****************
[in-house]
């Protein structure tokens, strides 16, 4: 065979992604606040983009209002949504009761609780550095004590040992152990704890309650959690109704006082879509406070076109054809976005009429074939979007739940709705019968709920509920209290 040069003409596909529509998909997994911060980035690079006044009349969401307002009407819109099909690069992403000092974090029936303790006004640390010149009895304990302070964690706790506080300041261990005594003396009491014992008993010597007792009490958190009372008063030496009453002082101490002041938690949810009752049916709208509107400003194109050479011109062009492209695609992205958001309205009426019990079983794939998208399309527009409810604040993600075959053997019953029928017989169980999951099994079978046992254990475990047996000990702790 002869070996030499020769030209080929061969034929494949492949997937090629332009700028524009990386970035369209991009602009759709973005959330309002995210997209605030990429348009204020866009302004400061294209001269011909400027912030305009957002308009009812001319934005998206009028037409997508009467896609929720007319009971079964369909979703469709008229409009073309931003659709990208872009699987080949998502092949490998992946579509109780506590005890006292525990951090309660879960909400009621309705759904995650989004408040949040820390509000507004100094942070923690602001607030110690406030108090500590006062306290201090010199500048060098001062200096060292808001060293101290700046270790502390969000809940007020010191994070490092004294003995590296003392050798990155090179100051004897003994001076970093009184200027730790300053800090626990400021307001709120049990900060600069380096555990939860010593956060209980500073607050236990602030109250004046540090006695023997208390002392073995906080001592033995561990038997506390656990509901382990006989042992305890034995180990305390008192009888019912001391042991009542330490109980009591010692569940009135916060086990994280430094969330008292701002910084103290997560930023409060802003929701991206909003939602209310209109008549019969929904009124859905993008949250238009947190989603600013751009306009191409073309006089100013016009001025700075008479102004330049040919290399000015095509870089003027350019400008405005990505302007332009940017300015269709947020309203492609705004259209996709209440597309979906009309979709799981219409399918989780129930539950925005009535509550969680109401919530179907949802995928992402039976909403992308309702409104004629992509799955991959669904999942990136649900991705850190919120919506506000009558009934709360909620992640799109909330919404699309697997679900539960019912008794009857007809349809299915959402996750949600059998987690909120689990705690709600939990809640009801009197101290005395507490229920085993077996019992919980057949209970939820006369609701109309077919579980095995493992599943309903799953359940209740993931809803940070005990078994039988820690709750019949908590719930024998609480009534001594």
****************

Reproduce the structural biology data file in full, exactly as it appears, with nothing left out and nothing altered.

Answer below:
[in-house]
């Protein structure tokens, strides 16, 4: 065979992604606040983009209002949504009761609780550095004590040992152990704890309650959690109704006082879509406070076109054809976005009429074939979007739940709705019968709920509920209290 040069003409596909529509998909997994911060980035690079006044009349969401307002009407819109099909690069992403000092974090029936303790006004640390010149009895304990302070964690706790506080300041261990005594003396009491014992008993010597007792009490958190009372008063030496009453002082101490002041938690949810009752049916709208509107400003194109050479011109062009492209695609992205958001309205009426019990079983794939998208399309527009409810604040993600075959053997019953029928017989169980999951099994079978046992254990475990047996000990702790 002869070996030499020769030209080929061969034929494949492949997937090629332009700028524009990386970035369209991009602009759709973005959330309002995210997209605030990429348009204020866009302004400061294209001269011909400027912030305009957002308009009812001319934005998206009028037409997508009467896609929720007319009971079964369909979703469709008229409009073309931003659709990208872009699987080949998502092949490998992946579509109780506590005890006292525990951090309660879960909400009621309705759904995650989004408040949040820390509000507004100094942070923690602001607030110690406030108090500590006062306290201090010199500048060098001062200096060292808001060293101290700046270790502390969000809940007020010191994070490092004294003995590296003392050798990155090179100051004897003994001076970093009184200027730790300053800090626990400021307001709120049990900060600069380096555990939860010593956060209980500073607050236990602030109250004046540090006695023997208390002392073995906080001592033995561990038997506390656990509901382990006989042992305890034995180990305390008192009888019912001391042991009542330490109980009591010692569940009135916060086990994280430094969330008292701002910084103290997560930023409060802003929701991206909003939602209310209109008549019969929904009124859905993008949250238009947190989603600013751009306009191409073309006089100013016009001025700075008479102004330049040919290399000015095509870089003027350019400008405005990505302007332009940017300015269709947020309203492609705004259209996709209440597309979906009309979709799981219409399918989780129930539950925005009535509550969680109401919530179907949802995928992402039976909403992308309702409104004629992509799955991959669904999942990136649900991705850190919120919506506000009558009934709360909620992640799109909330919404699309697997679900539960019912008794009857007809349809299915959402996750949600059998987690909120689990705690709600939990809640009801009197101290005395507490229920085993077996019992919980057949209970939820006369609701109309077919579980095995493992599943309903799953359940209740993931809803940070005990078994039988820690709750019949908590719930024998609480009534001594």